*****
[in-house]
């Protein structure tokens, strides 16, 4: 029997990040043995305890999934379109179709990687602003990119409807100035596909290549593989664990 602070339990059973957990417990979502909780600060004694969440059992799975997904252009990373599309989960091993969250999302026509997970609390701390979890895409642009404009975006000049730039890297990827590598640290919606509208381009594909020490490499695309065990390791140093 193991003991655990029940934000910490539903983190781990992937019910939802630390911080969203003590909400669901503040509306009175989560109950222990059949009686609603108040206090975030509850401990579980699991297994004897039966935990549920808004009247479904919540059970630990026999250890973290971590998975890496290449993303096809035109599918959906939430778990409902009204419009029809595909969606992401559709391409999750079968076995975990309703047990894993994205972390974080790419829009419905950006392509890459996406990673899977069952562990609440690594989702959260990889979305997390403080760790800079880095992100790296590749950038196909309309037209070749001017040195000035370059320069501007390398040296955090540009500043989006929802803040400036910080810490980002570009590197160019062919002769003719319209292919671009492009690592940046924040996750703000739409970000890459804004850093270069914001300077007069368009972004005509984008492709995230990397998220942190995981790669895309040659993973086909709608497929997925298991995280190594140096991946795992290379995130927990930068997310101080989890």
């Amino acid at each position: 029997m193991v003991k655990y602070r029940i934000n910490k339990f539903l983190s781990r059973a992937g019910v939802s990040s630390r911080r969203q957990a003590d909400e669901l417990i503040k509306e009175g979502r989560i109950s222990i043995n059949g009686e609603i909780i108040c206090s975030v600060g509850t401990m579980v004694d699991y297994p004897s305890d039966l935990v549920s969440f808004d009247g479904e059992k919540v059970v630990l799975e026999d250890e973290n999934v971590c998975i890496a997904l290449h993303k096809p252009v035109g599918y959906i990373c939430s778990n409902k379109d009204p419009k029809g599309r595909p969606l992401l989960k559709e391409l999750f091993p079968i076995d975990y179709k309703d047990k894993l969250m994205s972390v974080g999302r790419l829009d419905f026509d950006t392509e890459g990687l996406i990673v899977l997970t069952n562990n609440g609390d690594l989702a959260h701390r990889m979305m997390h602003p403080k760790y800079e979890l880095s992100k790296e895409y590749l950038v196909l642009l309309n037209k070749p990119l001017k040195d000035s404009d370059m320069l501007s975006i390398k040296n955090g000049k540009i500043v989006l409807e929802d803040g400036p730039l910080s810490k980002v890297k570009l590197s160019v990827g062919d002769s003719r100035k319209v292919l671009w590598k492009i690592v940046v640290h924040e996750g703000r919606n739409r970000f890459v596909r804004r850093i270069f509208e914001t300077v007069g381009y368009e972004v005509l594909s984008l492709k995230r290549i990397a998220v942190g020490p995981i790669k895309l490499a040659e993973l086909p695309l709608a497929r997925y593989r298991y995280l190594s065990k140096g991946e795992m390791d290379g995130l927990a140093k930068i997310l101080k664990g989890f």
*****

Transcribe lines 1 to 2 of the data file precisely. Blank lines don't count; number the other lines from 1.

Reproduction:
[in-house]
């Protein structure tokens, strides 16, 4: 029997990040043995305890999934379109179709990687602003990119409807100035596909290549593989664990 602070339990059973957990417990979502909780600060004694969440059992799975997904252009990373599309989960091993969250999302026509997970609390701390979890895409642009404009975006000049730039890297990827590598640290919606509208381009594909020490490499695309065990390791140093 193991003991655990029940934000910490539903983190781990992937019910939802630390911080969203003590909400669901503040509306009175989560109950222990059949009686609603108040206090975030509850401990579980699991297994004897039966935990549920808004009247479904919540059970630990026999250890973290971590998975890496290449993303096809035109599918959906939430778990409902009204419009029809595909969606992401559709391409999750079968076995975990309703047990894993994205972390974080790419829009419905950006392509890459996406990673899977069952562990609440690594989702959260990889979305997390403080760790800079880095992100790296590749950038196909309309037209070749001017040195000035370059320069501007390398040296955090540009500043989006929802803040400036910080810490980002570009590197160019062919002769003719319209292919671009492009690592940046924040996750703000739409970000890459804004850093270069914001300077007069368009972004005509984008492709995230990397998220942190995981790669895309040659993973086909709608497929997925298991995280190594140096991946795992290379995130927990930068997310101080989890």